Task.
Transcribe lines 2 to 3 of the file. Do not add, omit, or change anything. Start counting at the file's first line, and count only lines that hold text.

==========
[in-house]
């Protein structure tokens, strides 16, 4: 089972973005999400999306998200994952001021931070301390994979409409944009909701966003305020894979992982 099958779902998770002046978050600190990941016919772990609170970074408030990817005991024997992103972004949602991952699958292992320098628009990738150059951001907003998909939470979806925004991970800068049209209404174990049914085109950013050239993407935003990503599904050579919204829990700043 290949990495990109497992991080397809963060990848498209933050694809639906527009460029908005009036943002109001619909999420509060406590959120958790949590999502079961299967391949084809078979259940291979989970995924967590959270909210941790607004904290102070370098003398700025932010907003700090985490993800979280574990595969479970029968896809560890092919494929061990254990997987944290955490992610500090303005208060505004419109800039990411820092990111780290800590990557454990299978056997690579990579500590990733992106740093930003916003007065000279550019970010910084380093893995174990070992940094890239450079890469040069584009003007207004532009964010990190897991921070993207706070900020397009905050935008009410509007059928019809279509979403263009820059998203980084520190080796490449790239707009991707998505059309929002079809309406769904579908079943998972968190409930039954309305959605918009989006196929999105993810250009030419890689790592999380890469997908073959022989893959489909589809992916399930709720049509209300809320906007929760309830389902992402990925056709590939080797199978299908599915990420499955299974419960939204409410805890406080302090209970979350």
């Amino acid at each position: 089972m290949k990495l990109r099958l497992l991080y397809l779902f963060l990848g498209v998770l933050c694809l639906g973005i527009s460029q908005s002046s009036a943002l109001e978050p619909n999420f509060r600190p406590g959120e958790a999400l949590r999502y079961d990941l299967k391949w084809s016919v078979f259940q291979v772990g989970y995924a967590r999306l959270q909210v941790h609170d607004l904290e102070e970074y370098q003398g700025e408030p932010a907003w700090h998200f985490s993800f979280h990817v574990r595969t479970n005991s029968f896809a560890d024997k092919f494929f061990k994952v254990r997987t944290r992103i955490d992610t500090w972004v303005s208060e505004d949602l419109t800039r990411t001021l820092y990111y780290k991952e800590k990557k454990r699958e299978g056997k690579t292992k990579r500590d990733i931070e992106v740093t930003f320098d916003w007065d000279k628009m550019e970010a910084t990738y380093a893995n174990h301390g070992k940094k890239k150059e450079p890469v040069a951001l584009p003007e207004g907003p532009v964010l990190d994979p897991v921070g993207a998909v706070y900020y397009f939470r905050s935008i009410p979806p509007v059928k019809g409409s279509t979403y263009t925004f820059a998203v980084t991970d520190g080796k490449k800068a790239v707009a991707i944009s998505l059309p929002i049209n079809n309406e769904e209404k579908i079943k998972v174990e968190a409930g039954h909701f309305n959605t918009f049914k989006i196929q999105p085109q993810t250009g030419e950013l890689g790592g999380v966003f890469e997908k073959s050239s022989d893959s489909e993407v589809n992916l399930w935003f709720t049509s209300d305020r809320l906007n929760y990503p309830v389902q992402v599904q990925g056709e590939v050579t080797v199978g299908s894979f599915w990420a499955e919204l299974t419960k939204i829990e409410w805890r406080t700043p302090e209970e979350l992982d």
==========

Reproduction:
């Protein structure tokens, strides 16, 4: 089972973005999400999306998200994952001021931070301390994979409409944009909701966003305020894979992982 099958779902998770002046978050600190990941016919772990609170970074408030990817005991024997992103972004949602991952699958292992320098628009990738150059951001907003998909939470979806925004991970800068049209209404174990049914085109950013050239993407935003990503599904050579919204829990700043 290949990495990109497992991080397809963060990848498209933050694809639906527009460029908005009036943002109001619909999420509060406590959120958790949590999502079961299967391949084809078979259940291979989970995924967590959270909210941790607004904290102070370098003398700025932010907003700090985490993800979280574990595969479970029968896809560890092919494929061990254990997987944290955490992610500090303005208060505004419109800039990411820092990111780290800590990557454990299978056997690579990579500590990733992106740093930003916003007065000279550019970010910084380093893995174990070992940094890239450079890469040069584009003007207004532009964010990190897991921070993207706070900020397009905050935008009410509007059928019809279509979403263009820059998203980084520190080796490449790239707009991707998505059309929002079809309406769904579908079943998972968190409930039954309305959605918009989006196929999105993810250009030419890689790592999380890469997908073959022989893959489909589809992916399930709720049509209300809320906007929760309830389902992402990925056709590939080797199978299908599915990420499955299974419960939204409410805890406080302090209970979350």
């Amino acid at each position: 089972m290949k990495l990109r099958l497992l991080y397809l779902f963060l990848g498209v998770l933050c694809l639906g973005i527009s460029q908005s002046s009036a943002l109001e978050p619909n999420f509060r600190p406590g959120e958790a999400l949590r999502y079961d990941l299967k391949w084809s016919v078979f259940q291979v772990g989970y995924a967590r999306l959270q909210v941790h609170d607004l904290e102070e970074y370098q003398g700025e408030p932010a907003w700090h998200f985490s993800f979280h990817v574990r595969t479970n005991s029968f896809a560890d024997k092919f494929f061990k994952v254990r997987t944290r992103i955490d992610t500090w972004v303005s208060e505004d949602l419109t800039r990411t001021l820092y990111y780290k991952e800590k990557k454990r699958e299978g056997k690579t292992k990579r500590d990733i931070e992106v740093t930003f320098d916003w007065d000279k628009m550019e970010a910084t990738y380093a893995n174990h301390g070992k940094k890239k150059e450079p890469v040069a951001l584009p003007e207004g907003p532009v964010l990190d994979p897991v921070g993207a998909v706070y900020y397009f939470r905050s935008i009410p979806p509007v059928k019809g409409s279509t979403y263009t925004f820059a998203v980084t991970d520190g080796k490449k800068a790239v707009a991707i944009s998505l059309p929002i049209n079809n309406e769904e209404k579908i079943k998972v174990e968190a409930g039954h909701f309305n959605t918009f049914k989006i196929q999105p085109q993810t250009g030419e950013l890689g790592g999380v966003f890469e997908k073959s050239s022989d893959s489909e993407v589809n992916l399930w935003f709720t049509s209300d305020r809320l906007n929760y990503p309830v389902q992402v599904q990925g056709e590939v050579t080797v199978g299908s894979f599915w990420a499955e919204l299974t419960k939204i829990e409410w805890r406080t700043p302090e209970e979350l992982d």